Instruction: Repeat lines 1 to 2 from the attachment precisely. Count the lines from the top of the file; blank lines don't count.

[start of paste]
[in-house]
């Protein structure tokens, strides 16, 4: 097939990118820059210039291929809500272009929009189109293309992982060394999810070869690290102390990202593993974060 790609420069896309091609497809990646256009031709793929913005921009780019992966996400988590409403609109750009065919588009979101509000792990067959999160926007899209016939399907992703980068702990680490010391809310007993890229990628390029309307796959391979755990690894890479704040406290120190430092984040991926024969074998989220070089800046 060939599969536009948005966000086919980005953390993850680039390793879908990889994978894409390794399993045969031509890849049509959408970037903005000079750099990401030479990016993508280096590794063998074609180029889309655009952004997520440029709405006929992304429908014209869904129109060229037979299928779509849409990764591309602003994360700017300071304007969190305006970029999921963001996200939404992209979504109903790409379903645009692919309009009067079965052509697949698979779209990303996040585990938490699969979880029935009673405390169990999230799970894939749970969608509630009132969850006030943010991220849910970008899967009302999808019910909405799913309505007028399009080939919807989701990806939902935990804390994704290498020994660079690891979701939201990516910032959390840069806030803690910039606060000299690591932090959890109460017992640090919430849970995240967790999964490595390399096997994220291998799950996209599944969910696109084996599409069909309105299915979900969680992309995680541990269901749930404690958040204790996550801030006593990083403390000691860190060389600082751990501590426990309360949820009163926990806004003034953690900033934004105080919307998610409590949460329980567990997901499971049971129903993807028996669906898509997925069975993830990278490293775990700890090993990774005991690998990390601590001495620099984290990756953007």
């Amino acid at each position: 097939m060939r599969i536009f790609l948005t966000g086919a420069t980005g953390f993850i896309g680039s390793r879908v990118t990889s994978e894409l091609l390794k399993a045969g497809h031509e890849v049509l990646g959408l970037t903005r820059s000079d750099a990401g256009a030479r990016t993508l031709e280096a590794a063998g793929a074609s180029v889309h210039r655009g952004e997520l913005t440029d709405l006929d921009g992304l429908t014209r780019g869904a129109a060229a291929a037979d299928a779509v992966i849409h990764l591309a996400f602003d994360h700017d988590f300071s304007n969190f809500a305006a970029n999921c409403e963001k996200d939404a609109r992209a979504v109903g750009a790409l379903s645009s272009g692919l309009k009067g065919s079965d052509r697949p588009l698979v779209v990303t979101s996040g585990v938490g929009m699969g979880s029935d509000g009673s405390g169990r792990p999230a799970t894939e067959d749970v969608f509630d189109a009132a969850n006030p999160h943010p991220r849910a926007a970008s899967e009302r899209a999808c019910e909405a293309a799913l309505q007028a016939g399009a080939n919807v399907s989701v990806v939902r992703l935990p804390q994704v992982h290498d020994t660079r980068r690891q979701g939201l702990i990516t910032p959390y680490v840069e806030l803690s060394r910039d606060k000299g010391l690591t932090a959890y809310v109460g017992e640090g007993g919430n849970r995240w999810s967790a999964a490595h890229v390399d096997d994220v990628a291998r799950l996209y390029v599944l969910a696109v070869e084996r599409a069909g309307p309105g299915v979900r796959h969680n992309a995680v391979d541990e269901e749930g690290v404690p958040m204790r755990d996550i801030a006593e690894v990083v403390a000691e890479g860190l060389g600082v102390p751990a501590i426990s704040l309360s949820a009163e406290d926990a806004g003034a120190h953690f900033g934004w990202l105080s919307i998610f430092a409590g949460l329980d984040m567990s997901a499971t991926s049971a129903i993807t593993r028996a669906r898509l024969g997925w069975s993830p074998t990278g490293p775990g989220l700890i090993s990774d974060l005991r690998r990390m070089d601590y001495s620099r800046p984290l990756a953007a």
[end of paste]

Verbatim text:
[in-house]
């Protein structure tokens, strides 16, 4: 097939990118820059210039291929809500272009929009189109293309992982060394999810070869690290102390990202593993974060 790609420069896309091609497809990646256009031709793929913005921009780019992966996400988590409403609109750009065919588009979101509000792990067959999160926007899209016939399907992703980068702990680490010391809310007993890229990628390029309307796959391979755990690894890479704040406290120190430092984040991926024969074998989220070089800046 060939599969536009948005966000086919980005953390993850680039390793879908990889994978894409390794399993045969031509890849049509959408970037903005000079750099990401030479990016993508280096590794063998074609180029889309655009952004997520440029709405006929992304429908014209869904129109060229037979299928779509849409990764591309602003994360700017300071304007969190305006970029999921963001996200939404992209979504109903790409379903645009692919309009009067079965052509697949698979779209990303996040585990938490699969979880029935009673405390169990999230799970894939749970969608509630009132969850006030943010991220849910970008899967009302999808019910909405799913309505007028399009080939919807989701990806939902935990804390994704290498020994660079690891979701939201990516910032959390840069806030803690910039606060000299690591932090959890109460017992640090919430849970995240967790999964490595390399096997994220291998799950996209599944969910696109084996599409069909309105299915979900969680992309995680541990269901749930404690958040204790996550801030006593990083403390000691860190060389600082751990501590426990309360949820009163926990806004003034953690900033934004105080919307998610409590949460329980567990997901499971049971129903993807028996669906898509997925069975993830990278490293775990700890090993990774005991690998990390601590001495620099984290990756953007």